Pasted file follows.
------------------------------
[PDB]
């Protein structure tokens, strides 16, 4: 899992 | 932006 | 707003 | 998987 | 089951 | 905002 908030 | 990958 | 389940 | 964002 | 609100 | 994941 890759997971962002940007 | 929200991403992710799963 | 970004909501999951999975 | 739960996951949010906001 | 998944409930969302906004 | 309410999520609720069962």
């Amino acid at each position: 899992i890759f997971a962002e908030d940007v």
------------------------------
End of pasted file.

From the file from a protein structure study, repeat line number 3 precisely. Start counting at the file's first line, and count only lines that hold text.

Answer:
């Amino acid at each position: 899992i890759f997971a962002e908030d940007v």